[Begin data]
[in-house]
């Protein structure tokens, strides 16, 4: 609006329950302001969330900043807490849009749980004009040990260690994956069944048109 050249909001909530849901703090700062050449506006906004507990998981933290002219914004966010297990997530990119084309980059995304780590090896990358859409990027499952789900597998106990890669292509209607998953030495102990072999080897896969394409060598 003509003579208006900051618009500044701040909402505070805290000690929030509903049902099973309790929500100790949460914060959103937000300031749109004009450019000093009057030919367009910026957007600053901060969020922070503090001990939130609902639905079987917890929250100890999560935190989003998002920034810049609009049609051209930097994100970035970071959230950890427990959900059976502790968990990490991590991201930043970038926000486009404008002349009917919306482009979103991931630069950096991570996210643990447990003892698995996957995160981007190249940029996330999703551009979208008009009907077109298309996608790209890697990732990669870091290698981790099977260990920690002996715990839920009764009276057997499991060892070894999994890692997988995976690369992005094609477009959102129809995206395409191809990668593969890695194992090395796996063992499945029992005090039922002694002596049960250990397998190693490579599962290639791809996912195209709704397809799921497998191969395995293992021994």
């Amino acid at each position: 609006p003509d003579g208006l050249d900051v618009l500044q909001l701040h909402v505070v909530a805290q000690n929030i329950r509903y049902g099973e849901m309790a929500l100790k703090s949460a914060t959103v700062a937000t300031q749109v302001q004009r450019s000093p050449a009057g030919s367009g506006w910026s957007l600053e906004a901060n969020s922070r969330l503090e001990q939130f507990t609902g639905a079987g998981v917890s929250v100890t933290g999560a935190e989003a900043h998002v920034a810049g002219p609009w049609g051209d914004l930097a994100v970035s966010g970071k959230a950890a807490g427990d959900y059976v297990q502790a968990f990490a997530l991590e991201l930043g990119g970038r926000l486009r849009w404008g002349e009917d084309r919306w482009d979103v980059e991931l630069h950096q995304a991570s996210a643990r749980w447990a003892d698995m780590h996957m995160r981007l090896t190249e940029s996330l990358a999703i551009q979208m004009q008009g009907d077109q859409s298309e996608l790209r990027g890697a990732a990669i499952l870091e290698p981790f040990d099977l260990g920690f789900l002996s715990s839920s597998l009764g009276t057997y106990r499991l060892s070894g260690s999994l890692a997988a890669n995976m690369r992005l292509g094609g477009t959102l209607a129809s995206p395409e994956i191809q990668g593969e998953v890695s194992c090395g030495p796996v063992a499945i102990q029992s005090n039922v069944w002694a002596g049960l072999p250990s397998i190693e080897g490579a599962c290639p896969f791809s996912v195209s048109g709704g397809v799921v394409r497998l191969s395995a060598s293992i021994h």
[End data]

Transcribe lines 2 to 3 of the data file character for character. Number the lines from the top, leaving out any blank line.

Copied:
């Protein structure tokens, strides 16, 4: 609006329950302001969330900043807490849009749980004009040990260690994956069944048109 050249909001909530849901703090700062050449506006906004507990998981933290002219914004966010297990997530990119084309980059995304780590090896990358859409990027499952789900597998106990890669292509209607998953030495102990072999080897896969394409060598 003509003579208006900051618009500044701040909402505070805290000690929030509903049902099973309790929500100790949460914060959103937000300031749109004009450019000093009057030919367009910026957007600053901060969020922070503090001990939130609902639905079987917890929250100890999560935190989003998002920034810049609009049609051209930097994100970035970071959230950890427990959900059976502790968990990490991590991201930043970038926000486009404008002349009917919306482009979103991931630069950096991570996210643990447990003892698995996957995160981007190249940029996330999703551009979208008009009907077109298309996608790209890697990732990669870091290698981790099977260990920690002996715990839920009764009276057997499991060892070894999994890692997988995976690369992005094609477009959102129809995206395409191809990668593969890695194992090395796996063992499945029992005090039922002694002596049960250990397998190693490579599962290639791809996912195209709704397809799921497998191969395995293992021994």
């Amino acid at each position: 609006p003509d003579g208006l050249d900051v618009l500044q909001l701040h909402v505070v909530a805290q000690n929030i329950r509903y049902g099973e849901m309790a929500l100790k703090s949460a914060t959103v700062a937000t300031q749109v302001q004009r450019s000093p050449a009057g030919s367009g506006w910026s957007l600053e906004a901060n969020s922070r969330l503090e001990q939130f507990t609902g639905a079987g998981v917890s929250v100890t933290g999560a935190e989003a900043h998002v920034a810049g002219p609009w049609g051209d914004l930097a994100v970035s966010g970071k959230a950890a807490g427990d959900y059976v297990q502790a968990f990490a997530l991590e991201l930043g990119g970038r926000l486009r849009w404008g002349e009917d084309r919306w482009d979103v980059e991931l630069h950096q995304a991570s996210a643990r749980w447990a003892d698995m780590h996957m995160r981007l090896t190249e940029s996330l990358a999703i551009q979208m004009q008009g009907d077109q859409s298309e996608l790209r990027g890697a990732a990669i499952l870091e290698p981790f040990d099977l260990g920690f789900l002996s715990s839920s597998l009764g009276t057997y106990r499991l060892s070894g260690s999994l890692a997988a890669n995976m690369r992005l292509g094609g477009t959102l209607a129809s995206p395409e994956i191809q990668g593969e998953v890695s194992c090395g030495p796996v063992a499945i102990q029992s005090n039922v069944w002694a002596g049960l072999p250990s397998i190693e080897g490579a599962c290639p896969f791809s996912v195209s048109g709704g397809v799921v394409r497998l191969s395995a060598s293992i021994h």